A Calibrated High-Resolution Precipitation Database (CHPD) is a dream tool for Total Maximum Daily Loading (TMDL) modelers, as well as all water resource related surface water (SW), ground water (GW) or integrated SW-GW modelers. With the software support of the National Oceanic and
Atmospheric Administration (NOAA), funding support of the Environmental Protection Agency (EPA) and academic support from Florida State University (FSU), Florida is the first State to have successfully completed the construction of a practical CHPD. Precipitation input for a watershed model
typically has relied on weather data obtained from weather stations sparsely distributed in a given watershed. A popular method for precipitation computation is called the Thiessen method. This method assigns an area called a Thiessen polygon around each weather station or gauge. The Thiessen
polygon is an area in which every point within the polygon is closer to the particular gauge than to any other. In effect, the precipitation in the entire polygon is assumed to be uniform and equal to the gauge value. This method does not answer the question about what really happens to rainfall
between weather stations. In addition, this method can not give the true rainfall distribution for an isolated or fast moving storm – which may cover one side of a street, but not the other, and change its intensity and coverage along its passage. Hourly Doppler radar-derived rainfall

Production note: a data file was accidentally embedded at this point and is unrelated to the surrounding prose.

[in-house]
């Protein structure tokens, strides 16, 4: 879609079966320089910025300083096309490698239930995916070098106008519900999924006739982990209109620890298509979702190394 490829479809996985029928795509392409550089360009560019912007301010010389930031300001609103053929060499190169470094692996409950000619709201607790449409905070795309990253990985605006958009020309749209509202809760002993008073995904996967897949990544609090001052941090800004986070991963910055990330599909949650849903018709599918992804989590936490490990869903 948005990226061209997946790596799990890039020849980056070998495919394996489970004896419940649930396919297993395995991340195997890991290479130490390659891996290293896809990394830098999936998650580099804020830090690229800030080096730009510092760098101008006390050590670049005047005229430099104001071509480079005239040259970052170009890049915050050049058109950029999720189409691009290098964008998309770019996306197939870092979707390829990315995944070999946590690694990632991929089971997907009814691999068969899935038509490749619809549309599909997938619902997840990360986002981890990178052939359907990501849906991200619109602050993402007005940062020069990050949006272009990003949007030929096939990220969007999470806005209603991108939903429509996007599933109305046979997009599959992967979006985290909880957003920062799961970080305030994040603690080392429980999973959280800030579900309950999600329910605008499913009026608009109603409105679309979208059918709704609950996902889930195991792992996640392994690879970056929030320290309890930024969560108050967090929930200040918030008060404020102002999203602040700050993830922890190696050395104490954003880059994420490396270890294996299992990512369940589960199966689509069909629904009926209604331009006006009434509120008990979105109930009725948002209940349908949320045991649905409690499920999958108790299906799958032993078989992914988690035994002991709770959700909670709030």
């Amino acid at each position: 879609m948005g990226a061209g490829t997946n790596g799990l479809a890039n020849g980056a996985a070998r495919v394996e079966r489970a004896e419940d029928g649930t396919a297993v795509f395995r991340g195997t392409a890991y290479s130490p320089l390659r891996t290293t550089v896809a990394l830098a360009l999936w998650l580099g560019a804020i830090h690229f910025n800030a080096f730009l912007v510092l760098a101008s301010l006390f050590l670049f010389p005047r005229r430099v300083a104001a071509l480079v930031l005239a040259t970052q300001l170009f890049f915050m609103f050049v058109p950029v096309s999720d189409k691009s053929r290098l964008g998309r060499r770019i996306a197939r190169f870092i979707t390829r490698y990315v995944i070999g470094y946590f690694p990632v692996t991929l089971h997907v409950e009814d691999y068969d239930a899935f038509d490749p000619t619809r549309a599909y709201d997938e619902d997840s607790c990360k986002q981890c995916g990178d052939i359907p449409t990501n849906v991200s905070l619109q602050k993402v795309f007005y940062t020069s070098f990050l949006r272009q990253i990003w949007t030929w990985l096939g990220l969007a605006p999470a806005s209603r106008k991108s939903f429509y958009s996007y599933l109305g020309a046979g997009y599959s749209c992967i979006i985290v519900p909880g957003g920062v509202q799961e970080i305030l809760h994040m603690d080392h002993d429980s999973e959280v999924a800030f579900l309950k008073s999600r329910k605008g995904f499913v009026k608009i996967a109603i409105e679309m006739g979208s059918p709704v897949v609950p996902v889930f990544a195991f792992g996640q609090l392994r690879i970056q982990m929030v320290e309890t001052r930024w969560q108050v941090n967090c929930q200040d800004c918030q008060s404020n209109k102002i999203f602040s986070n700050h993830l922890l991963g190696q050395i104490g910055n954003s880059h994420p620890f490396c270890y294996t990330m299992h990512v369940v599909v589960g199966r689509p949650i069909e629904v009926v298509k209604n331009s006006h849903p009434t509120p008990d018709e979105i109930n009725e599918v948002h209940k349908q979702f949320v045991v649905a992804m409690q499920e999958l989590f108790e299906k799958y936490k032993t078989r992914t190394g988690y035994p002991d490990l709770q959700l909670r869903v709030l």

(NEXRAD) estimates possess superior temporal and spatial resolution compared to gauges and can be applied to watershed modeling in TMDL projects. The Doppler-derived precipitation estimates are produced hourly on a 4-kilometer by 4-kilometer grid covering the nation. Hourly radar-derived
rainfall data provide excellent spatial and temporal coverage. However, gauges provide more accurate values if the data are carefully quality controlled. Thus, it is appropriate to optimally combine the two data sources so that the strengths of each are realized. This optimal combination
has been completed to produce a historical precipitation database for Florida. Correlation coefficients have been calculated between the resulting hourly optimally combined radar estimates versus coincident independent hourly gauge data. The results generally are quite good but imply that
errors may be greater for warm season high precipitation scenarios. This aspect is being corrected in a final version of the data set that is currently being prepared. This paper introduces the development of a Calibrated High-resolution Precipitation Database (CHPD) to support the watershed
modeling requirements of the TMDL program in the Florida Department of Environmental Protection (FDEP). Approximately ten years of historical precipitation data are required to calibrate the rainfall driven models. This precipitation database also will be released through FDEP's computer
world-wide-web server. Furthermore, the database will be used in a graphical user's interface as a module in the WAMView watershed model.
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